Ever since they were discovered by explorers of the new world in the 16th century, and brought to other countries they have been enjoyed as pets the world over.

They have continued to be enjoyed to this day because of their adaptibility to the western home. So if you are wondering whether ‘guinea pigs make great pets’, then here are 11 reasons why you should consider one for a pet

image: flickr photon_de

So why should you get a guinea pig as a pet?

Surely there are other animals that make better pets? Well read on and find out why guinea pigs are extraordinarily good pets to have around the home.

1. As they are much larger than other small animals that are usually kept as pets, like hamsters and mice, they are a lot easier to catch if they do so happen to escape out of your hands.

2. They are easy to locate. The great thing about them is that although they will often try and find hiding places in your home if they do escape, they wont be able to lodge in places like underneath your sofa of behind sideboards like hamsters and mice can. However that doesn’t mean to say that they wont try and get into inconvenient places.

3. They are well-behaved. Even though they are rodents and like mice and rats, they do enjoy gnawing at things, they are less likely to eat your household furniture. But they do need keeping an eye on and you can’t leave them to run about in your home. Unfortunately guinea pigs can’t be trained in this ray like rabbits can.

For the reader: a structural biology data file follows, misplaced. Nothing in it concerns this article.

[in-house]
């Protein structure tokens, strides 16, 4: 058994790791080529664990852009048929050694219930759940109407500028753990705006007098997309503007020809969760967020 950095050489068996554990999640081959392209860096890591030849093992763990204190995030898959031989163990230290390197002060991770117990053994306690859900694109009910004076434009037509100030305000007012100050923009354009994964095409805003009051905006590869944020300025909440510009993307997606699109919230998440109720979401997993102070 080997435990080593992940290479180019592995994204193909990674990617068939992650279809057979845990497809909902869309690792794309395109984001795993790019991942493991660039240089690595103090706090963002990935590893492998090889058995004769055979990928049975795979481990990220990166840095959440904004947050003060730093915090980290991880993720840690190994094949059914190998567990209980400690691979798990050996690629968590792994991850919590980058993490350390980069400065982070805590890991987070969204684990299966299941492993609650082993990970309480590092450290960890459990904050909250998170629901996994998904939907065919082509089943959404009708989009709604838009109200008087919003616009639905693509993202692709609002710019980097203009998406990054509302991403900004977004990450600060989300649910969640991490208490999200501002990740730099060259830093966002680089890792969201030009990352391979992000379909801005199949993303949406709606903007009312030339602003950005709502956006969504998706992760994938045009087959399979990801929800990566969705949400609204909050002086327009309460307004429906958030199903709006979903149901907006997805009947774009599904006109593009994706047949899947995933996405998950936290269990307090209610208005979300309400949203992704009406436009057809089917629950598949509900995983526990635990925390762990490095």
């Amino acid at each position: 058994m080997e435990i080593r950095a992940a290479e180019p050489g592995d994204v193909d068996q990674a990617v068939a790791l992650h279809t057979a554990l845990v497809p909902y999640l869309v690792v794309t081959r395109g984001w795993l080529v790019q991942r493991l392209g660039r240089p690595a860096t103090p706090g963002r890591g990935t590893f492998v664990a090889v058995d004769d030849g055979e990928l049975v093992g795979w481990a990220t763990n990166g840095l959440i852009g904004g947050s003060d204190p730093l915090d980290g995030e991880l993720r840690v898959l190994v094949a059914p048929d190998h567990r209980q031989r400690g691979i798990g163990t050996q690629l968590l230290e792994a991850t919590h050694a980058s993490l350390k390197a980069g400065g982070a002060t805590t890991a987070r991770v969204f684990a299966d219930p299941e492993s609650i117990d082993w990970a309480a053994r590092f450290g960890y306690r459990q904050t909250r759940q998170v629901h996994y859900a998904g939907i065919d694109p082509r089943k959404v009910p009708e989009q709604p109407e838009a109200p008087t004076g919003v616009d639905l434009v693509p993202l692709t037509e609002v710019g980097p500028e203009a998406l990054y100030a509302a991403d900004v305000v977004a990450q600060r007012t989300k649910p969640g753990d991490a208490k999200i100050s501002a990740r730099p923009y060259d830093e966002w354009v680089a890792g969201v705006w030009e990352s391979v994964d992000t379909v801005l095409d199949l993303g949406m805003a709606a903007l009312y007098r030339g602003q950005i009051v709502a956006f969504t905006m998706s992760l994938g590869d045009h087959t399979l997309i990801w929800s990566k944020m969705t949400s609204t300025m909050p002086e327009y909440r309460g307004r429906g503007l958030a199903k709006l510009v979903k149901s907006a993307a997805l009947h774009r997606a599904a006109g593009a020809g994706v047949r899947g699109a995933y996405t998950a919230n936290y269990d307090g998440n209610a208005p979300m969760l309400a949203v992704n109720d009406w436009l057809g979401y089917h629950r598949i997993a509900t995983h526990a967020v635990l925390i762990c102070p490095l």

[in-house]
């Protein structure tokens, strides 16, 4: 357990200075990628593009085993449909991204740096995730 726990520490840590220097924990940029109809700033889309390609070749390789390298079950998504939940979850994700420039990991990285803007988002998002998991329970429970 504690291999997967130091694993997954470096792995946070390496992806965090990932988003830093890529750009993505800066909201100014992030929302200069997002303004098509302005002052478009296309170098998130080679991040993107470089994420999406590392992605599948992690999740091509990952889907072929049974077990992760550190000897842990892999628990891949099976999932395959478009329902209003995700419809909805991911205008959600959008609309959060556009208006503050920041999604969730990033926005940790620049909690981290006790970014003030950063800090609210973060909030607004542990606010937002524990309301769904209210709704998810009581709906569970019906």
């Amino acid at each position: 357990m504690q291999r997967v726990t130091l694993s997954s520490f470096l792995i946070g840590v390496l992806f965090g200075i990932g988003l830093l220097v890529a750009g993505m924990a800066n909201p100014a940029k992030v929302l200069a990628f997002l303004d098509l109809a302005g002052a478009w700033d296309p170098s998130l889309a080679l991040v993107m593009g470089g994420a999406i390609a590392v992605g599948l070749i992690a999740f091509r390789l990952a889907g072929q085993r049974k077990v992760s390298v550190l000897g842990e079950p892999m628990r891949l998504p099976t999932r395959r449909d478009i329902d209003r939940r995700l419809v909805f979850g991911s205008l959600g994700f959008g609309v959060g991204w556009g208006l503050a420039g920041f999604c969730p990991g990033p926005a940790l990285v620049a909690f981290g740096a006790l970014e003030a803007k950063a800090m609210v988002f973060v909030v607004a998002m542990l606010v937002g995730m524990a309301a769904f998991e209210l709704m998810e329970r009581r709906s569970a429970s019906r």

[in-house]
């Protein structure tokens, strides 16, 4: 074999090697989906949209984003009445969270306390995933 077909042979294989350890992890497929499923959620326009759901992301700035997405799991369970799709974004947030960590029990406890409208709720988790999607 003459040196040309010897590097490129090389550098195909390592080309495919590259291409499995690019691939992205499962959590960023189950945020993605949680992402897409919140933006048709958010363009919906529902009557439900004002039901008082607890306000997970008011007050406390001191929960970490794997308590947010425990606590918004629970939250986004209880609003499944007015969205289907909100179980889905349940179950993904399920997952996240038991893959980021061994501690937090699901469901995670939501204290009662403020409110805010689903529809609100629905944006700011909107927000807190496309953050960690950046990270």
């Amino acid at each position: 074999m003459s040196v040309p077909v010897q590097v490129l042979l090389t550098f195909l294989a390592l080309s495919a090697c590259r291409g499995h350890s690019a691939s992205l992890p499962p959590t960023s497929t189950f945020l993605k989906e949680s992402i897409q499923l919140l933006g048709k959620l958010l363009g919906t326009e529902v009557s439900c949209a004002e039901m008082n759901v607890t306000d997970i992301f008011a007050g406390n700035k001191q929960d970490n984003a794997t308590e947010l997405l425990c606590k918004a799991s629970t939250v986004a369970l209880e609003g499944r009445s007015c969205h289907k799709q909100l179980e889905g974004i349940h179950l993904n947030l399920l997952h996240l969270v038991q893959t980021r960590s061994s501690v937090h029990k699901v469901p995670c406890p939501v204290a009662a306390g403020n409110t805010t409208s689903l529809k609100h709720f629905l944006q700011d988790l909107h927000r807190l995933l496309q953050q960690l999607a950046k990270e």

4. They are very low maintenance pets and can be left whilst you go off to work or school. They enjoy their own company and don’t require a great deal of attention if you have a group of them as pets. You just have to make sure that they are fed, watered and looked after. However, a lone guinea pig will need a lot more attention.

5. They are very good at bonding with people. This makes them idea companions for elderly people as they are low maintenance but affectionate all the same. They do love to be handled though and will purr nicely if you hold and cuddle them.

6. They are great first pets. Because they are easy to look after they also make great pets for young children to look after. They will require supervision to ensure they are looking after them well and that they handle them in the right way. They are great for children aged 6 and upwards to teach them about responsibility .

7. They love to communicate. They will try and communicate with you using many different sounds sunch as purrs, squeaks and churs. When my guinea pig knows im coming, it squeaks to acknowledge me. They get to know your routines and will start squeaking if they hear you rustling a food back for example, in hope of getting more food.

8. They are real characters. Guinea pigs most unique disctinctive is called ‘popcorning’ which is wehre they will jump and leap up like popcorn when it has been heated up. They do this when they are excited and so are very expressive with their emotions.